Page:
Another solution is to use CSS to hide some extra text. This can be done by adding a visibly hidden <span> element within the <a> element to provide descriptive text that gets read out to screen readers but is not visible to sighted users.

<a href="">Read more
	<span class="visibly-hidden">about accessible buttons</span>
.visibly-hidden {
    border: 0;
    clip: rect(0,0,0,0);
    height: 1px;
    margin: -1px;
    overflow: hidden;
    padding: 0;
    position: absolute;
    width: 1px;
/* You may also see this class called screen-reader-only or sr-only in
other places on the web */

Link State and Style

To improve the accessibility of your website, it's crucial to make links easy to distinguish from non-interactive elements on a page.

Here's how to achieve this:

  • Underline links by default: Links should be underlined by default. This provides a clear visual indicator that a piece of text or an element is clickable. It's a universal convention that helps all users understand what's clickable.
  • Focus state: A focused link should have a focus indicator which makes it easy to see where focus is on the screen. This is often a thicker border or outline around the link and should have a contrast ratio of at least 3:1 with the background.
  • Ensure sufficient color contrast: Make sure the color of your links contrasts well with the background color or surrounding text color. This ensures that people with visual impairments or color vision deficiencies can easily distinguish the links from the surrounding text. The contrast ratio should be at least 4.5:1 for WCAG level AA compliance. Color should not be the only way to distinguish links from surrounding text.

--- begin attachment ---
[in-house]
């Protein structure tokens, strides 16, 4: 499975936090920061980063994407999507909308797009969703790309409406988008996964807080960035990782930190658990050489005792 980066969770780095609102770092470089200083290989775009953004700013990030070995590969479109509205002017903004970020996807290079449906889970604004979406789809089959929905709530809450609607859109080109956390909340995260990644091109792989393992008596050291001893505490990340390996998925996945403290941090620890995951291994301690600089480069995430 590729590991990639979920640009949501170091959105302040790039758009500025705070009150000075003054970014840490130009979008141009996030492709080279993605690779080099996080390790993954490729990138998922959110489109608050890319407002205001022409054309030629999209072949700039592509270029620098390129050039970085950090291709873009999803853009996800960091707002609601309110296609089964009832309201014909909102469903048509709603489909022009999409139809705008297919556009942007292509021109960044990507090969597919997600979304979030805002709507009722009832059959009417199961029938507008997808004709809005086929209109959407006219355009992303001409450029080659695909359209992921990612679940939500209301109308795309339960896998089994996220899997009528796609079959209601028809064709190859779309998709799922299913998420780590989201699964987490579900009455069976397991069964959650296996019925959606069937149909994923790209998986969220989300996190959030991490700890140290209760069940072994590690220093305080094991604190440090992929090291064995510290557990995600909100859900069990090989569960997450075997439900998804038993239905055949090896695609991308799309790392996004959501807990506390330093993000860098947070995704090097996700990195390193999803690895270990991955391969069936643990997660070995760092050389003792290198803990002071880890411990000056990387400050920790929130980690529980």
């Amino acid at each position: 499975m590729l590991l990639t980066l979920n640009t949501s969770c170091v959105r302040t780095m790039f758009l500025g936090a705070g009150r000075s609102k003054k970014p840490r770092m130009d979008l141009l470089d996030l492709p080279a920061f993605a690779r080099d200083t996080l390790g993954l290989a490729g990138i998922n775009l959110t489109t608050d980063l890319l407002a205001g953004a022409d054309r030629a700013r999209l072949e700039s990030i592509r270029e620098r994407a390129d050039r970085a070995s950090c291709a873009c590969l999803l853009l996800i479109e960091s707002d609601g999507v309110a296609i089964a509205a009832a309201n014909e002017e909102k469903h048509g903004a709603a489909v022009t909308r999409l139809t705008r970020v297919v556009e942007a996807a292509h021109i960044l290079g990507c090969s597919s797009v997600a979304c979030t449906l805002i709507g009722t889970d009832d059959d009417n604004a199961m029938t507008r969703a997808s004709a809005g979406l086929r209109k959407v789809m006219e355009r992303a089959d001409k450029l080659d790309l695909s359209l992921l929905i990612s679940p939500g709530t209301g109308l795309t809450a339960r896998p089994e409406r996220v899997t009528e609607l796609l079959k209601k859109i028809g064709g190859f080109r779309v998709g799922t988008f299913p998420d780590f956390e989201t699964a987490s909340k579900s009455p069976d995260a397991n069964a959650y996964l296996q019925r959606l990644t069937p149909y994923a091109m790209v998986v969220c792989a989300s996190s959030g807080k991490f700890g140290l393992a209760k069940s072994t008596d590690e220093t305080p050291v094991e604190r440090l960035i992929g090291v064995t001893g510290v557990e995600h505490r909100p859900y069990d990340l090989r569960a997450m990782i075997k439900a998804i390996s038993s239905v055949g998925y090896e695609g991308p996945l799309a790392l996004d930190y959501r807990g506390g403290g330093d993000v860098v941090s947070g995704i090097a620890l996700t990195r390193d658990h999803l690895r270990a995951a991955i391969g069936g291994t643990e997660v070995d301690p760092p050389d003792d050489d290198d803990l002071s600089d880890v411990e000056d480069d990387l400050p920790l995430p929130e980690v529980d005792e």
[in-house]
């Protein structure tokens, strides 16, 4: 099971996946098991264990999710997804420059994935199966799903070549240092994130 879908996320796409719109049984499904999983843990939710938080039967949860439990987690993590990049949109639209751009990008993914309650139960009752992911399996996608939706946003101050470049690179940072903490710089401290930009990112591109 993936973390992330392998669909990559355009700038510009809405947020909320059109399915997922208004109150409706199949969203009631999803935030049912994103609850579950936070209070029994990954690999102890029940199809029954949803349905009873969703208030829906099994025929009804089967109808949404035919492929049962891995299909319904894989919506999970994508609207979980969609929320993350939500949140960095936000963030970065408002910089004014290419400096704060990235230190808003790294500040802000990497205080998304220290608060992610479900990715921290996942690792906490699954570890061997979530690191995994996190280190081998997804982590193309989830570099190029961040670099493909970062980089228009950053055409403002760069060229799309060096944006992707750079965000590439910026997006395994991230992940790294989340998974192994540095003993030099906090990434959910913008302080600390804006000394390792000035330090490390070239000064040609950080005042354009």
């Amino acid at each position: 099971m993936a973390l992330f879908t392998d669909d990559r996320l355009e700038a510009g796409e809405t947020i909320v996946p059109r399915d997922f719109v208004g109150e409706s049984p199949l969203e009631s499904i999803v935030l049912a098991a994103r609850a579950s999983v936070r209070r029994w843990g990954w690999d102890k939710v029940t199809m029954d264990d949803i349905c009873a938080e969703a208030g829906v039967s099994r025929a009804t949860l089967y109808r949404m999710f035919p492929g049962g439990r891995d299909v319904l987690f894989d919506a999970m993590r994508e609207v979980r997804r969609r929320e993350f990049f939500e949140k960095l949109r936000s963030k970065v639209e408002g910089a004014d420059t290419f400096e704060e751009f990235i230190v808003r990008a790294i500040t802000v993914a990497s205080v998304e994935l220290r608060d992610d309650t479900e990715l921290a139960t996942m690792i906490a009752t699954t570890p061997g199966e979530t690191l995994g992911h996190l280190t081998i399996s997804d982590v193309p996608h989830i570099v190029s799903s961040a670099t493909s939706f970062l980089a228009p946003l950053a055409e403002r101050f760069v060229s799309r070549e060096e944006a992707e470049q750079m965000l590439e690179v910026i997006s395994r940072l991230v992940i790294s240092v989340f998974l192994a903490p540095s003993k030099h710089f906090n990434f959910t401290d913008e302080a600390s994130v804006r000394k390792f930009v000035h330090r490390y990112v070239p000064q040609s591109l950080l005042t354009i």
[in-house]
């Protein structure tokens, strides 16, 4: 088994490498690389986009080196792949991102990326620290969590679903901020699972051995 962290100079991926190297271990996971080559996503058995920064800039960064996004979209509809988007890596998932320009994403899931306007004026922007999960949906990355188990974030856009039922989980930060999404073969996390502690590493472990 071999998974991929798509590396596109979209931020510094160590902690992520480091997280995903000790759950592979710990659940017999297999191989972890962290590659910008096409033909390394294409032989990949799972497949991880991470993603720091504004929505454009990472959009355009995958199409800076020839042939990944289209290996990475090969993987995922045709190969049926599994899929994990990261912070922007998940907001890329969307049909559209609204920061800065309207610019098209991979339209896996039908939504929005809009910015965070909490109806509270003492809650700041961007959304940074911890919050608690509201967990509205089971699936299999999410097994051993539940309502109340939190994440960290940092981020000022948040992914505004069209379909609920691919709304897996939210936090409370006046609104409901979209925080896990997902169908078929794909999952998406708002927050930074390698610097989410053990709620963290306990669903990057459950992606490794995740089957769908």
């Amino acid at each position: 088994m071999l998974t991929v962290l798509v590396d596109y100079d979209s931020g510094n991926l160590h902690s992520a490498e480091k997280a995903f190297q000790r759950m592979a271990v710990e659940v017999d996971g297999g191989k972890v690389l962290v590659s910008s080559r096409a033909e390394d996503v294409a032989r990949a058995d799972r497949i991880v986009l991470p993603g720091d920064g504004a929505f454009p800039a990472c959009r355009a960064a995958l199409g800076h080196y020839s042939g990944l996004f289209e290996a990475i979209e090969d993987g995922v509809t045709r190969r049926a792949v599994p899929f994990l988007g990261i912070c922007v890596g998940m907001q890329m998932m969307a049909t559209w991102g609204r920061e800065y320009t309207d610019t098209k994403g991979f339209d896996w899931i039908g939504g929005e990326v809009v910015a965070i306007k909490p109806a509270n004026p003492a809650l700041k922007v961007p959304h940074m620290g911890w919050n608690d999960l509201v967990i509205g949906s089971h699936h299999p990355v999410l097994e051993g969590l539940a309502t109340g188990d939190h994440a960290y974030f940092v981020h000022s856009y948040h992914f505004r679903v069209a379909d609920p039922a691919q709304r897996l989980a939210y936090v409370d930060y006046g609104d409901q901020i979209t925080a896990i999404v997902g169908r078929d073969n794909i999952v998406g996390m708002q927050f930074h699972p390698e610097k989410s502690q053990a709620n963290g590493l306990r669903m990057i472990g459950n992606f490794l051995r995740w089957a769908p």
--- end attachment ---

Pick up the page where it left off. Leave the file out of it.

• Don't rely on hover state to convey links: Hover is not available on touch devices or for people navigating the web with keyboard, screen readers or other input devices. Therefore hover states only, such as underline or color change on hover, should not be relied upon to convey that something is a link.

Image and Icon Links

You can turn an image or icon into a clickable link that takes you to another webpage. Since image and icon links don't have a visible link text, you need to use a different method to give the link an accessible name. These methods can include adding an aria-label, using a visibly-hidden class or adding an alt attribute to the image text wrapped inside the link.

The important thing to remember when using images and icons as links is to describe the link destination rather than the content of the image.

<a href="" aria-label="Google">
	<FaGoogle />

<a href="">
	<FaGoogle />
	<span class="visibly-hidden">Google</span>

<a href="">
	<img src="url" alt="Google" />

Touch Target Minimum

When it comes to creating accessible links, it's important that they are easy to activate. To do this, WCAG recommends that links that are not within text have a target size of at least 24 x 24 CSS pixels. Doing this makes it easier for users who have motor dexterity issues to click them.

WCAG Criteria

Other Resources

Page last updated: 5th January 2024